Monthly Archives: January 2017

So many Christians refuse to engage with a person’s arguments seriously on their own grounds without saying, “Mark Twain was agnostic and he railed against God because he became bitter when his daughter died.” Or, “Your kid turned atheist? He is just rebelling and he will pass through that phase.”

You hear it in politics too. “You’re a socialist? That’s because you’re young and brainwashed by the prevalent liberal education at universities nowadays. You wouldn’t think that way if you held a job for 20 years and saw the government stealing the money you worked for. I bet you’re on welfare and want more benefits without working.”

It is annoying to have to defend your character whenever you throw out any kind of statement. When they do this it is reductionist, if not outright incorrect to focus on another person’s psychology or life circumstances, and make that the dominant factor for understanding their views. Many of us can absorb facts and coolly come to conclusions analytically. I guess they mainly jump to conclusions on emotion and in response to events their life, and when dealing with others they imagine others must have come to conclusions by the same processes? Example:

“Something bad happened to him/someone in the family died? Well it’s no wonder he turned atheist, and let’s forget about what he is saying because that is the real reason. How pitiful.”

They like labels, and you can’t defend “child rape suspects” on any issue around those people without the nagging implication that you yourself must be a rapist! If they could run the government freely they’d have you tick a label for every little form you do.

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Respecting Dying Wishes

How much consideration should we devote toward a person’s dying wishes? One story that has stuck with me is the story of Aaeru, the deceased founder of fuwanovel. Although I can’t verify parts of it, the story goes that Aaeeu watched Clannad and it made her decide not to kill herself. She then decided to start a website devoted to sharing visual novels and their translations. Whether or not her arguments were sound, she was openly defiant of copyright on an ethical basis, perhaps because she had nothing to lose.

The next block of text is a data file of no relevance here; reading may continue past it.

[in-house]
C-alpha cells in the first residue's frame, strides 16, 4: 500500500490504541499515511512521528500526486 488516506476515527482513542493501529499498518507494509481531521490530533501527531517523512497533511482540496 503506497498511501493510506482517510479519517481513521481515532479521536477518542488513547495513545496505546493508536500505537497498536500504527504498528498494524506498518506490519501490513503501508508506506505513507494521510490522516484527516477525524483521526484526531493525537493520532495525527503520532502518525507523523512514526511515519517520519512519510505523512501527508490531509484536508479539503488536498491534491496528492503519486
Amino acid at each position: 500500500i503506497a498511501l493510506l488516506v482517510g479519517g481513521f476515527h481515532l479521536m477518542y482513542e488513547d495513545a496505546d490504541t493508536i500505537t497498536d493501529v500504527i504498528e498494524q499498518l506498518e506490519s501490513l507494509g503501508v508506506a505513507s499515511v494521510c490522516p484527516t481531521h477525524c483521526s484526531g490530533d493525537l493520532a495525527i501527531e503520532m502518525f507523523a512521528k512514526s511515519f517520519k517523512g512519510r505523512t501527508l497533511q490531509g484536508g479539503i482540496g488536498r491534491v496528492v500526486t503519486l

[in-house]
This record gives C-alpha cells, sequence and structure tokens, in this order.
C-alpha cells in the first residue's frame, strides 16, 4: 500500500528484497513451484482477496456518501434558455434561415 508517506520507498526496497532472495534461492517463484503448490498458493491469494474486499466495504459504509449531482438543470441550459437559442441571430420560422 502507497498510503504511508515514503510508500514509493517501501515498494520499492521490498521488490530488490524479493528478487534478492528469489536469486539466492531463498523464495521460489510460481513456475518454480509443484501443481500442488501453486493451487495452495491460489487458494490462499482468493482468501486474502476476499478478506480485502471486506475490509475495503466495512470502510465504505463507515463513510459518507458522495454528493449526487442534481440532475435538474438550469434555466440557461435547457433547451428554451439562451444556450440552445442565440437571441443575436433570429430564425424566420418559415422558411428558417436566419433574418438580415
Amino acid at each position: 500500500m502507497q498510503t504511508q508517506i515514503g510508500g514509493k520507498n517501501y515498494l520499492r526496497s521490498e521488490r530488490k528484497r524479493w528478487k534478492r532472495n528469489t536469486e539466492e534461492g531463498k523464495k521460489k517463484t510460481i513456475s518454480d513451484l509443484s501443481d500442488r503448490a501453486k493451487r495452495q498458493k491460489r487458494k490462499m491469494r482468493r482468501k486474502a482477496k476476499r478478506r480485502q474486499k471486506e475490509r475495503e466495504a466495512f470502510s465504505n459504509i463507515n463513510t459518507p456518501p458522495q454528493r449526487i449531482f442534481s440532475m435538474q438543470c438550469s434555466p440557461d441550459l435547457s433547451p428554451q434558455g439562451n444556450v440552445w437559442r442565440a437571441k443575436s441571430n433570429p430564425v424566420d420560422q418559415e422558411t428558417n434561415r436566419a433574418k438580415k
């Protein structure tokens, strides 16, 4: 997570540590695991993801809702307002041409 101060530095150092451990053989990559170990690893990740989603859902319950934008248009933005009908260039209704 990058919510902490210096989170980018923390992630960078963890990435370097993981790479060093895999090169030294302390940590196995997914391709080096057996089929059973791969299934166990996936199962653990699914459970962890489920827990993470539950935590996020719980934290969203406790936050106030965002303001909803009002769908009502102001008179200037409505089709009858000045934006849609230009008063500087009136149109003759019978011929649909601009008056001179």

However, Aaeeu was always vanishing and going in and out of a Taiwanese hospital with a terminal disease. A few years ago she vanished in her early 20’s, and has been presumed dead. Another admin took over her site and dismantled her legacy. All file sharing was removed, and all file hosting. Officially the site would only exist to promote official legal translations now, presumably for profit as a marketing affiliate. Clearly Aaeeu would not have wanted this.

So then, how much consideration should we put towards dying wishes? Aaeru’s entire legacy was destroyed by a traitor who waited until she was no more to take action. Isn’t that highly disrespectful of the one thing she accomplished, and the one thing that gave her life meaning?

Likewise, when my grandmother was literally dying she wanted me to promise to get along well with my mother. You’re holding her hand and so you have to at least lie and say yes so they relax, even if you think they’re being manipulative and disrespectful of your wishes.

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P.S. in the first case the problem is of the inheritor not respecting the direction, conditions, and expectations of the deceased.

In the second case, problem comes from the dying not respecting the rights of the living to behave as they please when they’re gone.

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I was also just talking to someone who was complaining about living with a genetic disease that confines him to a posh prison called a hospital for months at a time due to dialysis. I’ve come to see death as a misunderstood friend. There will be a time when you are sick and suffering, and death will bring us peace.

Death too is an instrument of change and renewal. With death evolution is possible, and the old don’t remain to try and force themselves on the lives of the young. It’s natural to want to leave a legacy when you’re about to die, and many go so far as to exert themselves even after death forcibly with “dying wishes”, guilt trips or contracts, but at least their influence has been greatly weakened!

I can’t say I would want it any other way.

Dialectics and Hitchens

What do you think of dialectical thinking? I have heard atheists say it is not logical, but I feel they are dismissively missing the point . (The idea that considering recursive opposites yield a new truth can sound like the fallacy of the middle, and a lot of atheists on the right are prejudiced against Marx or Hegel. I think they’re misapplying the method. )

The thinking of Hegel or Marx is a recursive fractal. Every new thought doesn’t just build off the old ones, but it contains them too, as you reach for total knowledge.

Supposing it’s false, it’s still a promising way of brainstorming insight. Hitchens also mentioned he considers dialectical marxism valid, but few of his followers care.

Moving on to Hitchens,  here are some good Hitchslaps.

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